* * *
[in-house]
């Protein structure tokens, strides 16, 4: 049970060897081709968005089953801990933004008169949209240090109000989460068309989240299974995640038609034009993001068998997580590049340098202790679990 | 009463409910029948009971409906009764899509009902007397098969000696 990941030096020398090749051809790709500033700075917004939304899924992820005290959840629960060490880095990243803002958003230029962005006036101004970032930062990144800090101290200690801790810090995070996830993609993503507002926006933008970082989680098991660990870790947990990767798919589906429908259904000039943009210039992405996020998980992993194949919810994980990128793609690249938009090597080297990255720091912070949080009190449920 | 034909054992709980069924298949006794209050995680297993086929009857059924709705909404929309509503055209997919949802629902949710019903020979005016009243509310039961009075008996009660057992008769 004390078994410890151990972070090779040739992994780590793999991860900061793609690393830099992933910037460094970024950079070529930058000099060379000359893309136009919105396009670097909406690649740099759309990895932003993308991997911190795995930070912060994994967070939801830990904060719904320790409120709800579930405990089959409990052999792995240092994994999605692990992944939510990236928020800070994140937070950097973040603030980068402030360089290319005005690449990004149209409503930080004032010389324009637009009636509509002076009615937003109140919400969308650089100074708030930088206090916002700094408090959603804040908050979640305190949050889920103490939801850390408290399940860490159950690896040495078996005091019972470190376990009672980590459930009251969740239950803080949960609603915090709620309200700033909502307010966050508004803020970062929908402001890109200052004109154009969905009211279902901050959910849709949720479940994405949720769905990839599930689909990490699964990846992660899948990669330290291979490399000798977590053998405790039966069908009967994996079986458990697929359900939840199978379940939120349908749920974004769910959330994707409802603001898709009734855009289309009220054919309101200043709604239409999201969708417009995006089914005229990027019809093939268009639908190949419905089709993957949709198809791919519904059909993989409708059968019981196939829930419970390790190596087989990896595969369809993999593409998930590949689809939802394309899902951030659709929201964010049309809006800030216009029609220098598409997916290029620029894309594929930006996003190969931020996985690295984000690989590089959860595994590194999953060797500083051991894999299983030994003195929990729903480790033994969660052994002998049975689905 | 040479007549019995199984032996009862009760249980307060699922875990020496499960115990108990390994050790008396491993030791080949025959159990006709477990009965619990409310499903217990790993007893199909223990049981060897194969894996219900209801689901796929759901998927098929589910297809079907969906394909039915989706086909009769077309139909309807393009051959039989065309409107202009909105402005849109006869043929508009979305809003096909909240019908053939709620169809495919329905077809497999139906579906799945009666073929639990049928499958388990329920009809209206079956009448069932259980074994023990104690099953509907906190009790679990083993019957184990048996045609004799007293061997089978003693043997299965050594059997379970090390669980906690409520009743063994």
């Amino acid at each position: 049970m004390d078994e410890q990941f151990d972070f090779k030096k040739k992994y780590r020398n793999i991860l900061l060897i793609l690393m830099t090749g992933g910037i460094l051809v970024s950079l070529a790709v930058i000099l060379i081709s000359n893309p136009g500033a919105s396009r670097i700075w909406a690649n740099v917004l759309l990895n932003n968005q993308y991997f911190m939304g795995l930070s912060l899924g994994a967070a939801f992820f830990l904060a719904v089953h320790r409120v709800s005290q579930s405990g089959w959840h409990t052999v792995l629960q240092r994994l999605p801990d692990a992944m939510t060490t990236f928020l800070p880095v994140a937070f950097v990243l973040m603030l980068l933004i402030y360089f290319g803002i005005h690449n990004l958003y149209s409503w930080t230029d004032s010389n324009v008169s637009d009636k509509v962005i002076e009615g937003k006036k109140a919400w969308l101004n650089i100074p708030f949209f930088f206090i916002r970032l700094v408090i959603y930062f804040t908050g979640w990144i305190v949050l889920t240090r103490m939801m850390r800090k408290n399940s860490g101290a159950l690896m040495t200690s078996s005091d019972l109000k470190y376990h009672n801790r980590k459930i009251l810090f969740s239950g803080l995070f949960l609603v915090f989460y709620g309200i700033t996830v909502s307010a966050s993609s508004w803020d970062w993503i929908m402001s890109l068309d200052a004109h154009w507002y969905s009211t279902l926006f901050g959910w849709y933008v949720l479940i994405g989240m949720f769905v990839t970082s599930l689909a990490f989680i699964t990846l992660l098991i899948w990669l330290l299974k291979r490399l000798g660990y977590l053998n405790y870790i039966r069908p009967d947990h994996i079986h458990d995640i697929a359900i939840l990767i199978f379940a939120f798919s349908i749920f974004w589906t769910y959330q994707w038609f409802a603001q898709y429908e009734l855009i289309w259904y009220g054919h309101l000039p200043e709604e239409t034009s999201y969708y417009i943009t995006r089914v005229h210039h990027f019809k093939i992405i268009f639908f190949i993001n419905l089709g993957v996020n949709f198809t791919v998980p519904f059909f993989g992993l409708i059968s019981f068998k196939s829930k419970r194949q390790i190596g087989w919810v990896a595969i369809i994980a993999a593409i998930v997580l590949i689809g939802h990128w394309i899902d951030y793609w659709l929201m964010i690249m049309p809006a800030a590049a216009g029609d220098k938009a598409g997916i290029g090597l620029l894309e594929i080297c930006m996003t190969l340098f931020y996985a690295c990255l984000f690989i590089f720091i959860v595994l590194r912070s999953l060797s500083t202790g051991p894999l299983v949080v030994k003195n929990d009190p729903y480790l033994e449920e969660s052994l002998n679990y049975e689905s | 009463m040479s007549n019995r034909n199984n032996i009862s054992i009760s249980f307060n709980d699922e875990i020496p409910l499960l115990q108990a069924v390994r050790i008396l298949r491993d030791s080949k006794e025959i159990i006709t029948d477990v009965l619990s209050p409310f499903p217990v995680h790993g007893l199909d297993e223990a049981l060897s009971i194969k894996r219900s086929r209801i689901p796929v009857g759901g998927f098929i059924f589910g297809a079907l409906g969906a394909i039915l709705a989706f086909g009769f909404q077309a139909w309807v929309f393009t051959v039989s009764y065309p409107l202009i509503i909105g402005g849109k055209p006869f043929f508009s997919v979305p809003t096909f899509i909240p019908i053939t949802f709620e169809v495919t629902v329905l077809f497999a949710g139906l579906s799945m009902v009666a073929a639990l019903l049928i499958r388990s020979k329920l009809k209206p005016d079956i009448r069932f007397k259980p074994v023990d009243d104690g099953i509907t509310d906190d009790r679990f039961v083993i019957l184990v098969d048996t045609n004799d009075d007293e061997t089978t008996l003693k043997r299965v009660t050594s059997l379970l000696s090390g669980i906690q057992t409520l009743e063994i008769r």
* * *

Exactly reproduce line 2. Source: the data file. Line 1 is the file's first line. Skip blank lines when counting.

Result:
């Protein structure tokens, strides 16, 4: 049970060897081709968005089953801990933004008169949209240090109000989460068309989240299974995640038609034009993001068998997580590049340098202790679990 | 009463409910029948009971409906009764899509009902007397098969000696 990941030096020398090749051809790709500033700075917004939304899924992820005290959840629960060490880095990243803002958003230029962005006036101004970032930062990144800090101290200690801790810090995070996830993609993503507002926006933008970082989680098991660990870790947990990767798919589906429908259904000039943009210039992405996020998980992993194949919810994980990128793609690249938009090597080297990255720091912070949080009190449920 | 034909054992709980069924298949006794209050995680297993086929009857059924709705909404929309509503055209997919949802629902949710019903020979005016009243509310039961009075008996009660057992008769 004390078994410890151990972070090779040739992994780590793999991860900061793609690393830099992933910037460094970024950079070529930058000099060379000359893309136009919105396009670097909406690649740099759309990895932003993308991997911190795995930070912060994994967070939801830990904060719904320790409120709800579930405990089959409990052999792995240092994994999605692990992944939510990236928020800070994140937070950097973040603030980068402030360089290319005005690449990004149209409503930080004032010389324009637009009636509509002076009615937003109140919400969308650089100074708030930088206090916002700094408090959603804040908050979640305190949050889920103490939801850390408290399940860490159950690896040495078996005091019972470190376990009672980590459930009251969740239950803080949960609603915090709620309200700033909502307010966050508004803020970062929908402001890109200052004109154009969905009211279902901050959910849709949720479940994405949720769905990839599930689909990490699964990846992660899948990669330290291979490399000798977590053998405790039966069908009967994996079986458990697929359900939840199978379940939120349908749920974004769910959330994707409802603001898709009734855009289309009220054919309101200043709604239409999201969708417009995006089914005229990027019809093939268009639908190949419905089709993957949709198809791919519904059909993989409708059968019981196939829930419970390790190596087989990896595969369809993999593409998930590949689809939802394309899902951030659709929201964010049309809006800030216009029609220098598409997916290029620029894309594929930006996003190969931020996985690295984000690989590089959860595994590194999953060797500083051991894999299983030994003195929990729903480790033994969660052994002998049975689905 | 040479007549019995199984032996009862009760249980307060699922875990020496499960115990108990390994050790008396491993030791080949025959159990006709477990009965619990409310499903217990790993007893199909223990049981060897194969894996219900209801689901796929759901998927098929589910297809079907969906394909039915989706086909009769077309139909309807393009051959039989065309409107202009909105402005849109006869043929508009979305809003096909909240019908053939709620169809495919329905077809497999139906579906799945009666073929639990049928499958388990329920009809209206079956009448069932259980074994023990104690099953509907906190009790679990083993019957184990048996045609004799007293061997089978003693043997299965050594059997379970090390669980906690409520009743063994």